(OK, YES, I realize it really IS his fault but he didn’t mean to and the Dursleys don’t want to believe in magic ANYWAY so why would they just assume Harry could make glass disappear DURSLEYS YOU MAKE NO SENSE AND YES I UNDERSTAND THAT IS THE POINT OF THE DURSLEYS WHY AM I SO MAD ABOUT THIS RIGHT NOW? I should calm down. I still have two chapters to go.)

Harry and Dudley are preparing to return to school, Dudley to a private school called Smeltings, where they wear actual knickerbockers and smack one another with sticks, and Harry to public school. You guys, I’m so excited for Harry that I can’t stand it. I just want him to be at Hogwarts already. I always want to skip over these setup chapters when I read these books because I just want to get to the Hogwarty goodness. It’s like when I used to read The Babysitter’s Club and I’d skim over the part in the beginning of every book that introduced all the girls. Kristy is a tomboy! Claudia has dyslexia and wears funky clothes! Dawn is from California! Mary Anne is SHY! Stacey has diabetes! With their powers combined, THEY ARE CAPTAIN BABYSITTER! (Just don’t feed Captain Babysitter any candy.)

captain planet

Softball! Fashion! Vegan! Braids! INSULIN!

Anyway, the important thing about this chapter is right in the chapter title. Harry gets a letter addressed not only to him, but to his cupboard. It was this exact detail that made me fall head over heels for this book:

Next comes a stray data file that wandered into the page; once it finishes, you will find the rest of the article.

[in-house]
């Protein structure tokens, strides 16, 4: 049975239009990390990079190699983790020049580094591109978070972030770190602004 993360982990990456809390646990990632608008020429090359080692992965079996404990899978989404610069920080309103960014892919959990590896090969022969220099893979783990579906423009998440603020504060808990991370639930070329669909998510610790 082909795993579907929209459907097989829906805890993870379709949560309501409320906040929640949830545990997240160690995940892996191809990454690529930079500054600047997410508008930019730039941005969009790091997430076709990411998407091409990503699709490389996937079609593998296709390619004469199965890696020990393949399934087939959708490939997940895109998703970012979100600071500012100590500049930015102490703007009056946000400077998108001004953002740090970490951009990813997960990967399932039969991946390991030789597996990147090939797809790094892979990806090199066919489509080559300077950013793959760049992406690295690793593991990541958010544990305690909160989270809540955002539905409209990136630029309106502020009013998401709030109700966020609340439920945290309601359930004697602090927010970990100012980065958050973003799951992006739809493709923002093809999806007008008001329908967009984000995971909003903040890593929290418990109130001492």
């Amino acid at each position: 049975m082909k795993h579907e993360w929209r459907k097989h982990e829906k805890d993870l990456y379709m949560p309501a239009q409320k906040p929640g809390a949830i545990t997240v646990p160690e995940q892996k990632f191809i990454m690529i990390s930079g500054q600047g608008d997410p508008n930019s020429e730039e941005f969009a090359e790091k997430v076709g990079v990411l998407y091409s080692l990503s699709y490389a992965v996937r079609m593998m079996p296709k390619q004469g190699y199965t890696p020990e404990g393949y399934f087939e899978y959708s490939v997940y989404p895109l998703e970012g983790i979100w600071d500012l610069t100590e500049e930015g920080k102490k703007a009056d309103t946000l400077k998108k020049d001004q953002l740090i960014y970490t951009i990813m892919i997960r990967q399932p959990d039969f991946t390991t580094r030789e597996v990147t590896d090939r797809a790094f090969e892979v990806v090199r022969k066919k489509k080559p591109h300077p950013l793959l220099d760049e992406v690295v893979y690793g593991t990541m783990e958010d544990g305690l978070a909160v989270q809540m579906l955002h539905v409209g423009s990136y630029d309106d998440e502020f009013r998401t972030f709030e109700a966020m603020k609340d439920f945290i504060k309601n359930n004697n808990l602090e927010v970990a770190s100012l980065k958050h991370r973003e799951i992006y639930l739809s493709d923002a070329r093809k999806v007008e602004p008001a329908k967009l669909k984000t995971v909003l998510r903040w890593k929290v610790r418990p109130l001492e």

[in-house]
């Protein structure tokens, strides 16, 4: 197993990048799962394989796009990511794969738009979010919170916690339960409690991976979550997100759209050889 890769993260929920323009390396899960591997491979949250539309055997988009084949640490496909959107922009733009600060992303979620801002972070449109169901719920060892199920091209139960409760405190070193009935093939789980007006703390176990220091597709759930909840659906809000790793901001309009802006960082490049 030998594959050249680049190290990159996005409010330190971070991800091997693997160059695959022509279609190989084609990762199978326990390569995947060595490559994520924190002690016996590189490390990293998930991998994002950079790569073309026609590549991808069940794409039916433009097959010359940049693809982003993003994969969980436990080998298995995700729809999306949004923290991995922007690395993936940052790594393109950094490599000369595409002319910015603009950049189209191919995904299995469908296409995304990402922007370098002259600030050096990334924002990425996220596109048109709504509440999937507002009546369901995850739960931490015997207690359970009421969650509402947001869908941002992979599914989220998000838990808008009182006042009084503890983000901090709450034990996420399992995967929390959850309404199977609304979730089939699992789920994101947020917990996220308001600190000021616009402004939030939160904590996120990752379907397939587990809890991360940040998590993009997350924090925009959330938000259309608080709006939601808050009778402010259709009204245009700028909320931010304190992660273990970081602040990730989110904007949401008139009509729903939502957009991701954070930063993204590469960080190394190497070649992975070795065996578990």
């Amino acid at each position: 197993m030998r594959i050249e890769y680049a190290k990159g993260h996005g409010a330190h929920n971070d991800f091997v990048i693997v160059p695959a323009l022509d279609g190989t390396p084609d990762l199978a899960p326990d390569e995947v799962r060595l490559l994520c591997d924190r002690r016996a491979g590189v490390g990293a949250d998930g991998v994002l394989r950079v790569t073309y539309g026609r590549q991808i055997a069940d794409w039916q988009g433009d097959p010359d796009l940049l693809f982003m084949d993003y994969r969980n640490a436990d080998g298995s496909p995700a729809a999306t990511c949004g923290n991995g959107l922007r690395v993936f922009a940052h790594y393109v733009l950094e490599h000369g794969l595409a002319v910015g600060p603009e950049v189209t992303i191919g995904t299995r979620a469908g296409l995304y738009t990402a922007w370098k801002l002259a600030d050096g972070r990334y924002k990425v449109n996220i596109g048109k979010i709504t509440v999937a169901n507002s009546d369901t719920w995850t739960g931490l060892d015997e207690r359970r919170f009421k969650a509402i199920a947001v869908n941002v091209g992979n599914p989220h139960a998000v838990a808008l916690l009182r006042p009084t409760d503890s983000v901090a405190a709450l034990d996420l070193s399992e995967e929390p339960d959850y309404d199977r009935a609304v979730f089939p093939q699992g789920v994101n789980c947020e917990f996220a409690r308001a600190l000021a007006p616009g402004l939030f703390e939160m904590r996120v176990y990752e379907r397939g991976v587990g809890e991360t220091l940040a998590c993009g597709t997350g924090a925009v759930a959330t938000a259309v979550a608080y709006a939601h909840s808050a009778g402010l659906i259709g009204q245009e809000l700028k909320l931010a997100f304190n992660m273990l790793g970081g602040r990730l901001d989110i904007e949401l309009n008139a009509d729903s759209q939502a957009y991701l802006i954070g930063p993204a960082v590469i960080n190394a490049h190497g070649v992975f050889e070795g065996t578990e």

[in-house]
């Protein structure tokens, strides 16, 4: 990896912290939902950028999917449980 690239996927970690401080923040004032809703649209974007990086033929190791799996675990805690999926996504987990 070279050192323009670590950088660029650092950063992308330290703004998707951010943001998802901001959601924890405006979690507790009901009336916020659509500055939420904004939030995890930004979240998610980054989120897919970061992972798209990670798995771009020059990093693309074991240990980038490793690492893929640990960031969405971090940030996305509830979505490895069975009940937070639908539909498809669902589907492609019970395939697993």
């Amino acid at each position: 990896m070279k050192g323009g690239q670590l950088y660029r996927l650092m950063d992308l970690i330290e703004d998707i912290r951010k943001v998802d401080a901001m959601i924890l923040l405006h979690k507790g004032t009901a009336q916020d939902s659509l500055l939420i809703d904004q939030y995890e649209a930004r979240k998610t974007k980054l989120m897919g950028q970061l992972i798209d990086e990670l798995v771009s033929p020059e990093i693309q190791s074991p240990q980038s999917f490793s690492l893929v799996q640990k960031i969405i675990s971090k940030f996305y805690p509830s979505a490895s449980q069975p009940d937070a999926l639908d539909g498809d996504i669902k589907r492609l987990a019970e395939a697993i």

Mr H Potter
The Cupboard Under the Stairs

Fuck. Stop being so damn perfect, Rowling, let the rest of humanity try to catch up.

This chapter is a goddamn delight, y’all. The first letter arrives, which unnerves the Dursleys so much that they move Harry out of the cupboard and into Dudley’s second bedroom. Then another letter arrives. More and more letters are delivered, until Uncle Vernon loses his shit and takes the family to a ramshackle, um, shack in the middle of nowhere and still that doesn’t stop the letters. As the chapter ends, there’s a knock at the door. ROWLING, YOU MAGNIFICENT BASTARD.



This is the chapter where Harry meets Hagrid and my heart grows three sizes because finally someone is nice to Harry Potter. This chapter also holds the honor of being the first in which a character tells Harry he has his mother’s eyes. EVERYBODY DRINK.

 photo Ron-Swanson-drinking_zps7fddf3fd.gif

Keep ’em coming.